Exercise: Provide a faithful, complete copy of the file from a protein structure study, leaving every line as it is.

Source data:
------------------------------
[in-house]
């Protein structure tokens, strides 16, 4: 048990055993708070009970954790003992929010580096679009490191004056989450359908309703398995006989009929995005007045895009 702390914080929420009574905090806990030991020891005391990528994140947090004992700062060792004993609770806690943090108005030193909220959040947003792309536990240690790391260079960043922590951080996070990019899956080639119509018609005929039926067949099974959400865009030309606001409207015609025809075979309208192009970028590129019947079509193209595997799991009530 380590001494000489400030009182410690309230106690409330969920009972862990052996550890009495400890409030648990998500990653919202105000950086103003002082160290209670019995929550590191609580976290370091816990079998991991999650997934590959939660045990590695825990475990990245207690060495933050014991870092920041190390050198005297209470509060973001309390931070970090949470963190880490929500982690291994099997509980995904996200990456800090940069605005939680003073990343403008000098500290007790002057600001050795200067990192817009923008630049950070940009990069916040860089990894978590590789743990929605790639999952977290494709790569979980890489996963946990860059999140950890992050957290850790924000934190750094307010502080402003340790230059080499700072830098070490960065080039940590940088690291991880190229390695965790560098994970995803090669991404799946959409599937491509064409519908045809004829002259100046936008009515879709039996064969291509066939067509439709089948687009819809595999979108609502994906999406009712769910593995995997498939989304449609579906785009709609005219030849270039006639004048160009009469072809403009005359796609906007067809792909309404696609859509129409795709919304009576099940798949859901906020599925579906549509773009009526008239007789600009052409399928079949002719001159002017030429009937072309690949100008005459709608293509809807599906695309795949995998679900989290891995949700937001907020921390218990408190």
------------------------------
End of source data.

[in-house]
């Protein structure tokens, strides 16, 4: 048990055993708070009970954790003992929010580096679009490191004056989450359908309703398995006989009929995005007045895009 702390914080929420009574905090806990030991020891005391990528994140947090004992700062060792004993609770806690943090108005030193909220959040947003792309536990240690790391260079960043922590951080996070990019899956080639119509018609005929039926067949099974959400865009030309606001409207015609025809075979309208192009970028590129019947079509193209595997799991009530 380590001494000489400030009182410690309230106690409330969920009972862990052996550890009495400890409030648990998500990653919202105000950086103003002082160290209670019995929550590191609580976290370091816990079998991991999650997934590959939660045990590695825990475990990245207690060495933050014991870092920041190390050198005297209470509060973001309390931070970090949470963190880490929500982690291994099997509980995904996200990456800090940069605005939680003073990343403008000098500290007790002057600001050795200067990192817009923008630049950070940009990069916040860089990894978590590789743990929605790639999952977290494709790569979980890489996963946990860059999140950890992050957290850790924000934190750094307010502080402003340790230059080499700072830098070490960065080039940590940088690291991880190229390695965790560098994970995803090669991404799946959409599937491509064409519908045809004829002259100046936008009515879709039996064969291509066939067509439709089948687009819809595999979108609502994906999406009712769910593995995997498939989304449609579906785009709609005219030849270039006639004048160009009469072809403009005359796609906007067809792909309404696609859509129409795709919304009576099940798949859901906020599925579906549509773009009526008239007789600009052409399928079949002719001159002017030429009937072309690949100008005459709608293509809807599906695309795949995998679900989290891995949700937001907020921390218990408190």